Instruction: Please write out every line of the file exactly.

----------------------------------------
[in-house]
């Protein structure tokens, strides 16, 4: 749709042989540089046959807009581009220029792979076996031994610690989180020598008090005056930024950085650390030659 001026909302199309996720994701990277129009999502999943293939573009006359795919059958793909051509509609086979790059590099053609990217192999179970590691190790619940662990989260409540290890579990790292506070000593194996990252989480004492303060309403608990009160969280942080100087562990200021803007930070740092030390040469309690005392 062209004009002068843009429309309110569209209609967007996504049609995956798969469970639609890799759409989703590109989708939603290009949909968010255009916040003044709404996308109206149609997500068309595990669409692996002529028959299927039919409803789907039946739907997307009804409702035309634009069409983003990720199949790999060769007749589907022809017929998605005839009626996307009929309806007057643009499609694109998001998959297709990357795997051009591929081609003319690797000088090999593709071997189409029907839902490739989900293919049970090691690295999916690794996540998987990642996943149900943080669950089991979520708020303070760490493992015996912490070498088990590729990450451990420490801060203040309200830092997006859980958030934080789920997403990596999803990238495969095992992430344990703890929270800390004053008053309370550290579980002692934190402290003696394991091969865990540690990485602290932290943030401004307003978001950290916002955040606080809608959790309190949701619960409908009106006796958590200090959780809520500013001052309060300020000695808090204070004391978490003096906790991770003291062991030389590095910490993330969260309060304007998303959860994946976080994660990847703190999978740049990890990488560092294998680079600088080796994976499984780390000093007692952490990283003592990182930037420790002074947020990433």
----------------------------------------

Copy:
[in-house]
């Protein structure tokens, strides 16, 4: 749709042989540089046959807009581009220029792979076996031994610690989180020598008090005056930024950085650390030659 001026909302199309996720994701990277129009999502999943293939573009006359795919059958793909051509509609086979790059590099053609990217192999179970590691190790619940662990989260409540290890579990790292506070000593194996990252989480004492303060309403608990009160969280942080100087562990200021803007930070740092030390040469309690005392 062209004009002068843009429309309110569209209609967007996504049609995956798969469970639609890799759409989703590109989708939603290009949909968010255009916040003044709404996308109206149609997500068309595990669409692996002529028959299927039919409803789907039946739907997307009804409702035309634009069409983003990720199949790999060769007749589907022809017929998605005839009626996307009929309806007057643009499609694109998001998959297709990357795997051009591929081609003319690797000088090999593709071997189409029907839902490739989900293919049970090691690295999916690794996540998987990642996943149900943080669950089991979520708020303070760490493992015996912490070498088990590729990450451990420490801060203040309200830092997006859980958030934080789920997403990596999803990238495969095992992430344990703890929270800390004053008053309370550290579980002692934190402290003696394991091969865990540690990485602290932290943030401004307003978001950290916002955040606080809608959790309190949701619960409908009106006796958590200090959780809520500013001052309060300020000695808090204070004391978490003096906790991770003291062991030389590095910490993330969260309060304007998303959860994946976080994660990847703190999978740049990890990488560092294998680079600088080796994976499984780390000093007692952490990283003592990182930037420790002074947020990433």